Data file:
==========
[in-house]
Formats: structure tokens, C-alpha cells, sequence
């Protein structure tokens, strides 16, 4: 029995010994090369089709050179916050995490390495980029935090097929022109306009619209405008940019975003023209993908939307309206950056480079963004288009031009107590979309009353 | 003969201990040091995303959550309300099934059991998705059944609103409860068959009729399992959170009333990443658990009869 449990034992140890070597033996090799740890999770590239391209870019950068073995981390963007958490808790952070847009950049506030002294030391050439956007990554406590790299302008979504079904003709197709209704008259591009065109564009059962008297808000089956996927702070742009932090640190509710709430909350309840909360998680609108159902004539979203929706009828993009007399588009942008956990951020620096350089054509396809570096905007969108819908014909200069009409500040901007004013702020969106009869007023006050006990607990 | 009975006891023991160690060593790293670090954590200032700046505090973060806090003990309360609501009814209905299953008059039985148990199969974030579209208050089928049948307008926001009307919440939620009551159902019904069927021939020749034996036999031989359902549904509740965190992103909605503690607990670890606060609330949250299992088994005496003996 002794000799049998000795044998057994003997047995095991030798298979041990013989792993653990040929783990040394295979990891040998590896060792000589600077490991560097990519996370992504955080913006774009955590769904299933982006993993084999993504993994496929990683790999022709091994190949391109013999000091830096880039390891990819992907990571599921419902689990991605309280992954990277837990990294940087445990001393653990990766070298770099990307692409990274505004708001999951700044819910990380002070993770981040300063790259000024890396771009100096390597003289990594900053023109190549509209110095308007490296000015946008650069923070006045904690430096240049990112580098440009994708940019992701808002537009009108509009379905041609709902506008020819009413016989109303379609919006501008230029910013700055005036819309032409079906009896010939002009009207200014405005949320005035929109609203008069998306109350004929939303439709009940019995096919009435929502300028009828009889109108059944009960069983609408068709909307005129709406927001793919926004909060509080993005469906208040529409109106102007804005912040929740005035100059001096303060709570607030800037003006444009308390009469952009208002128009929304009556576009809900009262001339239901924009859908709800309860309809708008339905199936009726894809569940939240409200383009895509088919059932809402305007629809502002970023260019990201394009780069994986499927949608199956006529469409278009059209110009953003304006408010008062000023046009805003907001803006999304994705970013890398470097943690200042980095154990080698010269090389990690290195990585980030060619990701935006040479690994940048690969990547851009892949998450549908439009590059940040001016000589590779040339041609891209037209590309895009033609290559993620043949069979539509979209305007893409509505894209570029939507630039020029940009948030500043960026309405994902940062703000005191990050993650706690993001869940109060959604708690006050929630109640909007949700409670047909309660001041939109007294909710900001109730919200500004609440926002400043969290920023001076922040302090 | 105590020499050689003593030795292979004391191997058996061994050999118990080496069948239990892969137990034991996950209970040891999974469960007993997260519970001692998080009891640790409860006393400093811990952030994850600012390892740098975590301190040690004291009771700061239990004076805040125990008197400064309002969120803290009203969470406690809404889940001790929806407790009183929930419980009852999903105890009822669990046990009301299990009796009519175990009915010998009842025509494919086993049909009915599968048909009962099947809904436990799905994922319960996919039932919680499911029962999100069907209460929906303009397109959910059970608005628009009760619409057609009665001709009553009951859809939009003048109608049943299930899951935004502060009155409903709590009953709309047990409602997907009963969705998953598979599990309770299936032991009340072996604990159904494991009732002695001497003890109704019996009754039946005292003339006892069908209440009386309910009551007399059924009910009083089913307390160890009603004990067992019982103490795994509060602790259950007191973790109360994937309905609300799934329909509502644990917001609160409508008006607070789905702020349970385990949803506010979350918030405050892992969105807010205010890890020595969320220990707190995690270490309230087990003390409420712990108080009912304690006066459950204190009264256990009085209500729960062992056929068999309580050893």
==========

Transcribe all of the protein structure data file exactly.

[in-house]
Formats: structure tokens, C-alpha cells, sequence
């Protein structure tokens, strides 16, 4: 029995010994090369089709050179916050995490390495980029935090097929022109306009619209405008940019975003023209993908939307309206950056480079963004288009031009107590979309009353 | 003969201990040091995303959550309300099934059991998705059944609103409860068959009729399992959170009333990443658990009869 449990034992140890070597033996090799740890999770590239391209870019950068073995981390963007958490808790952070847009950049506030002294030391050439956007990554406590790299302008979504079904003709197709209704008259591009065109564009059962008297808000089956996927702070742009932090640190509710709430909350309840909360998680609108159902004539979203929706009828993009007399588009942008956990951020620096350089054509396809570096905007969108819908014909200069009409500040901007004013702020969106009869007023006050006990607990 | 009975006891023991160690060593790293670090954590200032700046505090973060806090003990309360609501009814209905299953008059039985148990199969974030579209208050089928049948307008926001009307919440939620009551159902019904069927021939020749034996036999031989359902549904509740965190992103909605503690607990670890606060609330949250299992088994005496003996 002794000799049998000795044998057994003997047995095991030798298979041990013989792993653990040929783990040394295979990891040998590896060792000589600077490991560097990519996370992504955080913006774009955590769904299933982006993993084999993504993994496929990683790999022709091994190949391109013999000091830096880039390891990819992907990571599921419902689990991605309280992954990277837990990294940087445990001393653990990766070298770099990307692409990274505004708001999951700044819910990380002070993770981040300063790259000024890396771009100096390597003289990594900053023109190549509209110095308007490296000015946008650069923070006045904690430096240049990112580098440009994708940019992701808002537009009108509009379905041609709902506008020819009413016989109303379609919006501008230029910013700055005036819309032409079906009896010939002009009207200014405005949320005035929109609203008069998306109350004929939303439709009940019995096919009435929502300028009828009889109108059944009960069983609408068709909307005129709406927001793919926004909060509080993005469906208040529409109106102007804005912040929740005035100059001096303060709570607030800037003006444009308390009469952009208002128009929304009556576009809900009262001339239901924009859908709800309860309809708008339905199936009726894809569940939240409200383009895509088919059932809402305007629809502002970023260019990201394009780069994986499927949608199956006529469409278009059209110009953003304006408010008062000023046009805003907001803006999304994705970013890398470097943690200042980095154990080698010269090389990690290195990585980030060619990701935006040479690994940048690969990547851009892949998450549908439009590059940040001016000589590779040339041609891209037209590309895009033609290559993620043949069979539509979209305007893409509505894209570029939507630039020029940009948030500043960026309405994902940062703000005191990050993650706690993001869940109060959604708690006050929630109640909007949700409670047909309660001041939109007294909710900001109730919200500004609440926002400043969290920023001076922040302090 | 105590020499050689003593030795292979004391191997058996061994050999118990080496069948239990892969137990034991996950209970040891999974469960007993997260519970001692998080009891640790409860006393400093811990952030994850600012390892740098975590301190040690004291009771700061239990004076805040125990008197400064309002969120803290009203969470406690809404889940001790929806407790009183929930419980009852999903105890009822669990046990009301299990009796009519175990009915010998009842025509494919086993049909009915599968048909009962099947809904436990799905994922319960996919039932919680499911029962999100069907209460929906303009397109959910059970608005628009009760619409057609009665001709009553009951859809939009003048109608049943299930899951935004502060009155409903709590009953709309047990409602997907009963969705998953598979599990309770299936032991009340072996604990159904494991009732002695001497003890109704019996009754039946005292003339006892069908209440009386309910009551007399059924009910009083089913307390160890009603004990067992019982103490795994509060602790259950007191973790109360994937309905609300799934329909509502644990917001609160409508008006607070789905702020349970385990949803506010979350918030405050892992969105807010205010890890020595969320220990707190995690270490309230087990003390409420712990108080009912304690006066459950204190009264256990009085209500729960062992056929068999309580050893």